So where does the trade-off come into play, and why is exactly-once delivery impossible? The answer lies in the Two Generals thought experiment or the more generalized Byzantine Generals Problem, which I’ve looked at extensively. We must also consider the FLP result, which basically says, given the possibility of a faulty process, it’s impossible for a system of processes to agree on a decision.

In the letter I mail you, I ask you to call me once you receive it. You never do. Either you really didn’t care for my letter or it got lost in the mail. That’s the cost of doing business. I can send the one letter and hope you get it, or I can send 10 letters and assume you’ll get at least one of them. The trade-off here is quite clear (postage is expensive!), but sending 10 letters doesn’t really provide any additional guarantees. In a distributed system, we try to guarantee the delivery of a message by waiting for an acknowledgement that it was received, but all sorts of things can go wrong. Did the message get dropped? Did the ack get dropped? Did the receiver crash? Are they just slow? Is the network slow? Am slow? FLP and the Two Generals Problem are not design complexities, they are impossibility results.

People often bend the meaning of “delivery” in order to make their system fit the semantics of exactly-once, or in other cases, the term is overloaded to mean something entirely different. State-machine replication is a good example of this. Atomic broadcast protocols ensure messages are delivered reliably and in order. The truth is, we can’t deliver messages reliably and in order in the face of network partitions and crashes without a high degree of coordination. This coordination, of course, comes at a cost (latency and availability), while still relying on at-least-once semantics. Zab, the atomic broadcast protocol which lays the foundation for ZooKeeper, enforces idempotent operations.

State changes are idempotent and applying the same state change multiple times does not lead to inconsistencies as long as the application order is consistent with the delivery order. Consequently, guaranteeing at-least once semantics is sufficient and simplifies the implementation.

“Simplifies the implementation” is the authors’ attempt at subtlety. State-machine replication is just that, replicating state. If our messages have side effects, all of this goes out the window.

We’re left with a few options, all equally tenuous. When a message is delivered, it’s acknowledged immediately before processing. The sender receives the ack and calls it a day. However, if the receiver crashes before or during its processing, that data is lost forever. Customer transaction? Sorry, looks like you’re not getting your order. This is the worldview of at-most-once delivery. To be honest, implementing at-most-once semantics is more complicated than this depending on the situation. If there are multiple workers processing tasks or the work queues are replicated, the broker must be strongly consistent (or CP in CAP theorem parlance) so as to ensure a task is not delivered to any other workers once it’s been acked. Apache Kafka uses ZooKeeper to handle this coordination.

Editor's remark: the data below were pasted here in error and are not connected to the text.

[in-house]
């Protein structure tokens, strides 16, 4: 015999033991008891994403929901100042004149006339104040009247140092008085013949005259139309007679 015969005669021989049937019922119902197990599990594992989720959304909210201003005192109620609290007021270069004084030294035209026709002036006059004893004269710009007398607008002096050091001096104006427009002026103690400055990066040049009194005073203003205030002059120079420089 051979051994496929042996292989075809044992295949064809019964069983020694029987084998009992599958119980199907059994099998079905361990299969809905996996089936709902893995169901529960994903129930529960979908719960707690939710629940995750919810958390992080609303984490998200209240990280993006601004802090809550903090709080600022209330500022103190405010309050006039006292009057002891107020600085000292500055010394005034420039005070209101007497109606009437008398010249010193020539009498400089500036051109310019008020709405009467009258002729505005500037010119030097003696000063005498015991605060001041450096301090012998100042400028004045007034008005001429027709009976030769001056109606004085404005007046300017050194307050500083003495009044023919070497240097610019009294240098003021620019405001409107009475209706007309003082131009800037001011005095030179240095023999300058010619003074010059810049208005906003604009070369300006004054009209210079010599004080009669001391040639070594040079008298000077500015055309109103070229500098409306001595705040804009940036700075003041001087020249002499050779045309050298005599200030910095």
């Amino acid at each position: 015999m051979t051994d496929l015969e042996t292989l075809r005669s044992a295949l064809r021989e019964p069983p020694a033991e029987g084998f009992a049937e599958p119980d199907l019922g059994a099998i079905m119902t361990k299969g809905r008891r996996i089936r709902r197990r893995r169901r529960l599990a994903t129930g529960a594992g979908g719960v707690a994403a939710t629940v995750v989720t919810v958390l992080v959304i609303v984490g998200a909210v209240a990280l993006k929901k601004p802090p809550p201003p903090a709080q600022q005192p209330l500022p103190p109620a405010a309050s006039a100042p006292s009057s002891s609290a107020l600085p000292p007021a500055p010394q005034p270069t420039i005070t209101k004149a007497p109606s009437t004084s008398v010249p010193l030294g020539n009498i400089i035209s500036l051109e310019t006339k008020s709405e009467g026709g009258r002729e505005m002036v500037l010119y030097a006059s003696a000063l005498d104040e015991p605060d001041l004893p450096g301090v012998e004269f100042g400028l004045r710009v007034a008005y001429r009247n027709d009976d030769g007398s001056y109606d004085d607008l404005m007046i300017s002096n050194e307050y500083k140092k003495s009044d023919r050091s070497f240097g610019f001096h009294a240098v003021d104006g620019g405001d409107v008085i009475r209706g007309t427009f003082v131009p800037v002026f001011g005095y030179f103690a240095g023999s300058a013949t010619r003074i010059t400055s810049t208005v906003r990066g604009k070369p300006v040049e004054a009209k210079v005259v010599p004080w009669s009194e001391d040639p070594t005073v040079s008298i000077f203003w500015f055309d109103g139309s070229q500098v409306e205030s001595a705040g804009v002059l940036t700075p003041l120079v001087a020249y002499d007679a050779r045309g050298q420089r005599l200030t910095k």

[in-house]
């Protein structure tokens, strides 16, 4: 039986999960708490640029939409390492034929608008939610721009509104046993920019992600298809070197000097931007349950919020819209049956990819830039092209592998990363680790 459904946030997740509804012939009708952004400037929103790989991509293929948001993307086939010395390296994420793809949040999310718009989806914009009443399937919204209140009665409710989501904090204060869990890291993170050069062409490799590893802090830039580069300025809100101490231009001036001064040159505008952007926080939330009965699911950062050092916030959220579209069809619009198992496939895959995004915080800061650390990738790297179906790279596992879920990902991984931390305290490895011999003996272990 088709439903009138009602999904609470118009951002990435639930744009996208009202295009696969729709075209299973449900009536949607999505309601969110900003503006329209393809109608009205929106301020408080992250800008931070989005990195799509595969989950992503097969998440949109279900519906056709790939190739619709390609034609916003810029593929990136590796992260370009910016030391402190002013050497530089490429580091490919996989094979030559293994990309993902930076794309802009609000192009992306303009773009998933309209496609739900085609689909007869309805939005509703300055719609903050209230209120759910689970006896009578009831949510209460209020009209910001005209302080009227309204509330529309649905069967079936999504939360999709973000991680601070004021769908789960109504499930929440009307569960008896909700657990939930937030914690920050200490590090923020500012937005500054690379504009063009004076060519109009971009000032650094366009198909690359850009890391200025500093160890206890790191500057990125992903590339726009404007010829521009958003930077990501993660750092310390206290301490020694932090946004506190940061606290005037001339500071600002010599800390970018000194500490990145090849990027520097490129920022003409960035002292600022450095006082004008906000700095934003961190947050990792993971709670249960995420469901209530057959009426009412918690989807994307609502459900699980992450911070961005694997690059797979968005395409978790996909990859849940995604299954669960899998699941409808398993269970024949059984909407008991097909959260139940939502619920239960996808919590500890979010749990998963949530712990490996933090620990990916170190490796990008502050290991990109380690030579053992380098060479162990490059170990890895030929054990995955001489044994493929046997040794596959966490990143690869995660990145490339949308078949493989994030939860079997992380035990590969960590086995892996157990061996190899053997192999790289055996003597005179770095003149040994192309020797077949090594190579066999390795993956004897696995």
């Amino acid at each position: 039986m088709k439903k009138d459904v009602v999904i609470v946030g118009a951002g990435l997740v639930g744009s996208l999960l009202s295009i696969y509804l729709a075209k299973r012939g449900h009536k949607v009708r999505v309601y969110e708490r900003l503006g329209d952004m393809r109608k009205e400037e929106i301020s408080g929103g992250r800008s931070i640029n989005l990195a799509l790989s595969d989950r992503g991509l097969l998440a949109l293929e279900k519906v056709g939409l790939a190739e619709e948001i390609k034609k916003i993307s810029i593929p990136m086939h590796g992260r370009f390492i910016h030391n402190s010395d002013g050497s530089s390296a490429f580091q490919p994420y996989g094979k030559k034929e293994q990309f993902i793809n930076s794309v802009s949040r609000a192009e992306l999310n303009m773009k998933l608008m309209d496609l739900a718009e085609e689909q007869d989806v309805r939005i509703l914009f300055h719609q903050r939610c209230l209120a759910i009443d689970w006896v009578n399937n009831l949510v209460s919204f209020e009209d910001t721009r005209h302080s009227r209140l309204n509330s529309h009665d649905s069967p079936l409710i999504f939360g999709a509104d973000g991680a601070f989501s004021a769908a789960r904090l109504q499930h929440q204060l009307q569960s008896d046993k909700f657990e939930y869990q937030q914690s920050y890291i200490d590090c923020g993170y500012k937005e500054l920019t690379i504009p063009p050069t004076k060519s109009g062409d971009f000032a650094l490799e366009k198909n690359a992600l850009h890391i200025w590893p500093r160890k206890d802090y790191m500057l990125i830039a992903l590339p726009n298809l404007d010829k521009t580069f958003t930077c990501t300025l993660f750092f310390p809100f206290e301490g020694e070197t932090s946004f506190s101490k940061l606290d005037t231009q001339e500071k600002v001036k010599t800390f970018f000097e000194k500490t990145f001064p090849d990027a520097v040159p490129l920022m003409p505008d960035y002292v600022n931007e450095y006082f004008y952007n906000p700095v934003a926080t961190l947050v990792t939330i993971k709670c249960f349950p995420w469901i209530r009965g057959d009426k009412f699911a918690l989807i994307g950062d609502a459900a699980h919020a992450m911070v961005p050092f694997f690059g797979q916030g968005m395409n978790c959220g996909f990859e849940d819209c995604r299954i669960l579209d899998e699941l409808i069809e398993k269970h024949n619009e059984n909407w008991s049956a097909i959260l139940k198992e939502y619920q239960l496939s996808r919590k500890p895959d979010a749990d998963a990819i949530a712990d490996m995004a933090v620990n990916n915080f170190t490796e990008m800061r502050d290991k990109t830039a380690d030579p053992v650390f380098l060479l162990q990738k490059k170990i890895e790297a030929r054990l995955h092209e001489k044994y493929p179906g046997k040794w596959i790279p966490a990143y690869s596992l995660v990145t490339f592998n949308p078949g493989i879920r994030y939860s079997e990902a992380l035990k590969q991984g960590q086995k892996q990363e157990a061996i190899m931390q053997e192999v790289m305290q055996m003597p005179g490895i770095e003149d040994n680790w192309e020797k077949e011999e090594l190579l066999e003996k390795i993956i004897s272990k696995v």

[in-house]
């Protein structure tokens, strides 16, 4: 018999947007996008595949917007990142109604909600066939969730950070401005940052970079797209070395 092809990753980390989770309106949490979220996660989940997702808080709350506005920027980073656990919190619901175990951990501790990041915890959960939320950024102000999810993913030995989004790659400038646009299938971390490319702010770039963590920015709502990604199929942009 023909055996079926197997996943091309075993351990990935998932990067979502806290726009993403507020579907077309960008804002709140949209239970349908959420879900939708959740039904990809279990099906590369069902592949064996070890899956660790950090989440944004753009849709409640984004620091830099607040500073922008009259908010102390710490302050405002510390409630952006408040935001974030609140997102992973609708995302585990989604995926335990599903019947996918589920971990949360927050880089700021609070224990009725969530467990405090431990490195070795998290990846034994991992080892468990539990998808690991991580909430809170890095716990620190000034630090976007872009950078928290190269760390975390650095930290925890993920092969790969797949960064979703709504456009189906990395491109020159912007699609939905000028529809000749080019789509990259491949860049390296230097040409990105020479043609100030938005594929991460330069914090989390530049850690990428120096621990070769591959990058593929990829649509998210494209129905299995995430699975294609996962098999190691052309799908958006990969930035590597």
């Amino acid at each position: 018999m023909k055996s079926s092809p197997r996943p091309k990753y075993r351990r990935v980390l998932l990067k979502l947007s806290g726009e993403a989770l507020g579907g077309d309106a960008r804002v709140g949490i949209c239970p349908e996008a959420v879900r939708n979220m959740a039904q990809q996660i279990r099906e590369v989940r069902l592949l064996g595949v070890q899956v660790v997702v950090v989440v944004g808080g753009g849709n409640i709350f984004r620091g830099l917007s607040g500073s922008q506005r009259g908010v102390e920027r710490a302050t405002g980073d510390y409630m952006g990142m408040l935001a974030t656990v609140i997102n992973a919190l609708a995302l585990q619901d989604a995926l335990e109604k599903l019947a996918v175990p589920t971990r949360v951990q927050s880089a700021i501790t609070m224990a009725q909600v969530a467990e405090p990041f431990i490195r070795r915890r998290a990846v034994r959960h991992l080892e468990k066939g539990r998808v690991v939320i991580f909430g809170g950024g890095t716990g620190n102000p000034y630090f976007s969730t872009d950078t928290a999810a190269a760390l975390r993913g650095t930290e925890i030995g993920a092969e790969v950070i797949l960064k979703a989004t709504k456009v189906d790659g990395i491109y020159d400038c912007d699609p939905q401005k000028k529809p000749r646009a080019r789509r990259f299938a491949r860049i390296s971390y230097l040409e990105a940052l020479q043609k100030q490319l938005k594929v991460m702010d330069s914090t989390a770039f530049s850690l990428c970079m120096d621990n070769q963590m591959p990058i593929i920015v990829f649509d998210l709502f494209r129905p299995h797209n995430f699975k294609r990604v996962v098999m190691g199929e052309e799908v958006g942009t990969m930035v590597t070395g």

On the other hand, we can acknowledge messages after they are processed. If the process crashes after handling a message but before acking (or the ack isn’t delivered), the sender will redeliver. Hello, at-least-once delivery. Furthermore, if you want to deliver messages in order to more than one site, you need an atomic broadcast which is a huge burden on throughput. Fast or consistent. Welcome to the world of distributed systems.

Every major message queue in existence which provides any guarantees will market itself as at-least-once delivery. If it claims exactly-once, it’s because they are lying to your face in hopes that you will buy it or they themselves do not understand distributed systems. Either way, it’s not a good indicator.

RabbitMQ attempts to provide guarantees along these lines:

When using confirms, producers recovering from a channel or connection failure should retransmit any messages for which an acknowledgement has not been received from the broker. There is a possibility of message duplication here, because the broker might have sent a confirmation that never reached the producer (due to network failures, etc). Therefore consumer applications will need to perform deduplication or handle incoming messages in an idempotent manner.

The way we achieve exactly-once delivery in practice is by faking it. Either the messages themselves should be idempotent, meaning they can be applied more than once without adverse effects, or we remove the need for idempotency through deduplication. Ideally, our messages don’t require strict ordering and are commutative instead. There are design implications and trade-offs involved with whichever route you take, but this is the reality in which we must live.

Rethinking operations as idempotent actions might be easier said than done, but it mostly requires a change in the way we think about state. This is best described by revisiting the replicated state machine. Rather than distributing operations to apply at various nodes, what if we just distribute the state changes themselves? Rather than mutating state, let’s just report facts at various points in time. This is effectively how Zab works.